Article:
Three Long Term Changes For Lasting Recovery

by Claire Foster

Is there a magical formula for lasting recovery? If only! Sobriety, as many people have learned the hard way, doesn’t come in a pill, a bottle, a can, or a prescription. After putting in the serious work of getting through a treatment program, it’s important to commit to long term change in order to keep on the path of lasting recovery.

Keep Your Eyes on The Prize. Sobriety happens one day at a time, but it really is a lifelong process of learning, practicing, and recovering. By thinking of recovery in terms of a long term commitment—a new relationship with yourself—you can improve your odds of staying sober and enjoying the healthy, fulfilling life you deserve. As you make decisions, think about how the outcome may affect your recovery.

Thinking about moving out of state? Making a dramatic career change? Ending a relationship that’s been very important? Before you make the leap, think about whether or not you’re setting yourself up to stay sober—or relapse. It’s impossible to predict the future, but after completing treatment, you should have a better idea of who you are, what matters to you, and what you can handle. Put your recovery first and the rest will follow.

Connect With a Like Minded Community. Windward Way cares about your long term recovery. We want you to succeed! That’s why we have a strong, supportive aftercare program to help you navigate life after treatment. By connecting with other Windward Way alumni, and finding like minded people in sober communities, such as 12 Step groups or faith based communities, you can help stoke your passion for your recovery. Recovery works best when it lasts. In communities of sober, recovered people, we can find great example of what is possible for us. We can also find a safe place to go when life is overwhelming, or when we feel like our sobriety is threatened.

Studies show overwhelmingly that post treatment support, especially in forming new relationships with other sober people, are what matter most. Being surrounded by other sober people can make that transition much easier. When “sober” becomes your new normal, you’re much more likely to stay in recovery.

If It Works, Keep Doing It. In treatment, you not only detoxed from drugs and alcohol. You picked up the tools of recovery, which will help you stay sober. From group and individual therapy, to substance related counseling, to physical fitness and meditation, you’ve already learned a lot about ways to cope with your substance abuse disorder. Now that you’ve graduated from treatment, those tools will still work—if you apply them.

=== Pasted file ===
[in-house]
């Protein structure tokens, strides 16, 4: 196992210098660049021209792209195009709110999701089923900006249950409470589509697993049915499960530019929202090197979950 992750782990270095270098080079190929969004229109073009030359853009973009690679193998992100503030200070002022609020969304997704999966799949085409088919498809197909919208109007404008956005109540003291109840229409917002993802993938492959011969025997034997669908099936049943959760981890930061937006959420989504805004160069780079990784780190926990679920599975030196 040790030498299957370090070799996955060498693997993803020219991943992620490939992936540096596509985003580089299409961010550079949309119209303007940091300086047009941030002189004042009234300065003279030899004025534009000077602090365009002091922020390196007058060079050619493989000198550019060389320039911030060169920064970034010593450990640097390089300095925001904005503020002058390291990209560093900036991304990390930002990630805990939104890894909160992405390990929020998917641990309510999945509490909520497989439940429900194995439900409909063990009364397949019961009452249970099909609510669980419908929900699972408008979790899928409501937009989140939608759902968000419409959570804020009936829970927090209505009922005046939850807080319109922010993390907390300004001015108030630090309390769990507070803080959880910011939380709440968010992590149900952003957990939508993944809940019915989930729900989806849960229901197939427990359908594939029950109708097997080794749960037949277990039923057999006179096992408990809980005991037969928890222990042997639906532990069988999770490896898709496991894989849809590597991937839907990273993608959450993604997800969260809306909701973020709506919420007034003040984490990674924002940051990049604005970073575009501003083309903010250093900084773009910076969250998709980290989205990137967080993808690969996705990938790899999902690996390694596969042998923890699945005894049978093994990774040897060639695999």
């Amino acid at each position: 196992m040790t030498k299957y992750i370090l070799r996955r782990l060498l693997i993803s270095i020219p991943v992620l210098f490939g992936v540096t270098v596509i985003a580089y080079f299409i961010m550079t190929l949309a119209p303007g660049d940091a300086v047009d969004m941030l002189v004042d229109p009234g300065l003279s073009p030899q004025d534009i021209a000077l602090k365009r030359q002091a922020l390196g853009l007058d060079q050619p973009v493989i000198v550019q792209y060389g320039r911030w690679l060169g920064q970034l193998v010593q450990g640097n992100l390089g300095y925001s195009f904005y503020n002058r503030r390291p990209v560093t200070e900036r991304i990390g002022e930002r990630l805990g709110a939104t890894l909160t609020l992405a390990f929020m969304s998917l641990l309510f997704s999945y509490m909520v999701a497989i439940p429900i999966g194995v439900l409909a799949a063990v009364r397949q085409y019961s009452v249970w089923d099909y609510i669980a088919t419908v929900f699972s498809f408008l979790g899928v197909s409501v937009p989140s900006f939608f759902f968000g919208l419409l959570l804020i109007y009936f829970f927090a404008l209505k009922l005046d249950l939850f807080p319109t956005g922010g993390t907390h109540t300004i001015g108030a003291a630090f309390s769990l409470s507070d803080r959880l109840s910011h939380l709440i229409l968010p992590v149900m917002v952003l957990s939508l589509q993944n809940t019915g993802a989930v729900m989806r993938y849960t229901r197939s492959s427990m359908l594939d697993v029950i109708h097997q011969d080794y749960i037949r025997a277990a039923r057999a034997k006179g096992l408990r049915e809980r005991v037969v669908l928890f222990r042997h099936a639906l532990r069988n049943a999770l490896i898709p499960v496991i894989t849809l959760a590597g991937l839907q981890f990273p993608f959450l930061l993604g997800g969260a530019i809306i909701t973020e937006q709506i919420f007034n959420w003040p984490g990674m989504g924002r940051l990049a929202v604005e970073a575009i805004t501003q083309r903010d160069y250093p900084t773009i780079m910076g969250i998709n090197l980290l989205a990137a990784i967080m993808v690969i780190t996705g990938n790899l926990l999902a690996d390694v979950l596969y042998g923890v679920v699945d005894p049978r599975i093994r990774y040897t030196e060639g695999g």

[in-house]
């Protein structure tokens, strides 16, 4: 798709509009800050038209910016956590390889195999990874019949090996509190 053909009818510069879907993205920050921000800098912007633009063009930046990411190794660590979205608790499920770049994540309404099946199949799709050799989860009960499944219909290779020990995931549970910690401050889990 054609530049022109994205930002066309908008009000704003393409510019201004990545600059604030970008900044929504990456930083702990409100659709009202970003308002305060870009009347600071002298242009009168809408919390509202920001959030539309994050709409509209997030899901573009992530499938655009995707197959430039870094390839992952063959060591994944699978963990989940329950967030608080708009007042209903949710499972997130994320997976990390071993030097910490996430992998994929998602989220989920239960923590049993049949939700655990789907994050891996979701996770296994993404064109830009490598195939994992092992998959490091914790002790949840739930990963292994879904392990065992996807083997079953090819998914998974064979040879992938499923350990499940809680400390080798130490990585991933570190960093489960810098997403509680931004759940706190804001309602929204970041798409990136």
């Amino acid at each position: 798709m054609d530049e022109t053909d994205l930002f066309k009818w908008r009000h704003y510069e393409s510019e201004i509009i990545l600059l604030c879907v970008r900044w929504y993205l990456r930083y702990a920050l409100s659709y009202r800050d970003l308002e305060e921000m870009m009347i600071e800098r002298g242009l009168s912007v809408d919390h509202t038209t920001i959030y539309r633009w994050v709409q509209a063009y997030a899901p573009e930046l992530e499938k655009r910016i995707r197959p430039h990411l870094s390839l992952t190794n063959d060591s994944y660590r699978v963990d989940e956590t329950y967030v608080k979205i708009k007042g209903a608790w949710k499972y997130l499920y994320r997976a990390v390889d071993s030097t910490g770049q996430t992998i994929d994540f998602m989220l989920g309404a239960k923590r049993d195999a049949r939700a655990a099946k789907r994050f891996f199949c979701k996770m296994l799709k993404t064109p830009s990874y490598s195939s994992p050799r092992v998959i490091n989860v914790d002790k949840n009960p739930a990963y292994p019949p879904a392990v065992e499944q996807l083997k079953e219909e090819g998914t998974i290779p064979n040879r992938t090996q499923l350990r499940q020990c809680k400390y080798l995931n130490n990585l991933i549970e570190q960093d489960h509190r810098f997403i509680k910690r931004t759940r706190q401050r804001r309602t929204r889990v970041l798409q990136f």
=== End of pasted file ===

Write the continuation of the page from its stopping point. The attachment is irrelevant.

Staying sober and maintaining your recovery isn’t about reinventing the wheel. It’s about figuring out what works for you and doing it. Maintaining a healthy self care routine that includes group support, meditation, exercise, and positive communication with your family might be the “magical formula” you need to keep sober. If it’s working, don’t change it—and if it’s not working, reach out for help and get some new tools to try.

Long term recovery is yours for the taking, and you deserve to enjoy the rewards of all the hard work you’ve done in treatment. Keep investing in your recovery by taking the long view, keeping in contact with other sober people, and learning about what works for you. There is no magical formula, but there is a secret ingredient: it’s you. Active participation in your own recovery ensures that you’ll keep on the right road, headed in the direction of healthy, lasting recovery.


If you or a loved one are struggling with an addiction and are seeking treatment, we would love to talk with you and see how we can help you. PLEASE CALL 844.252.5930. Our counselors are available to guide you through the process.

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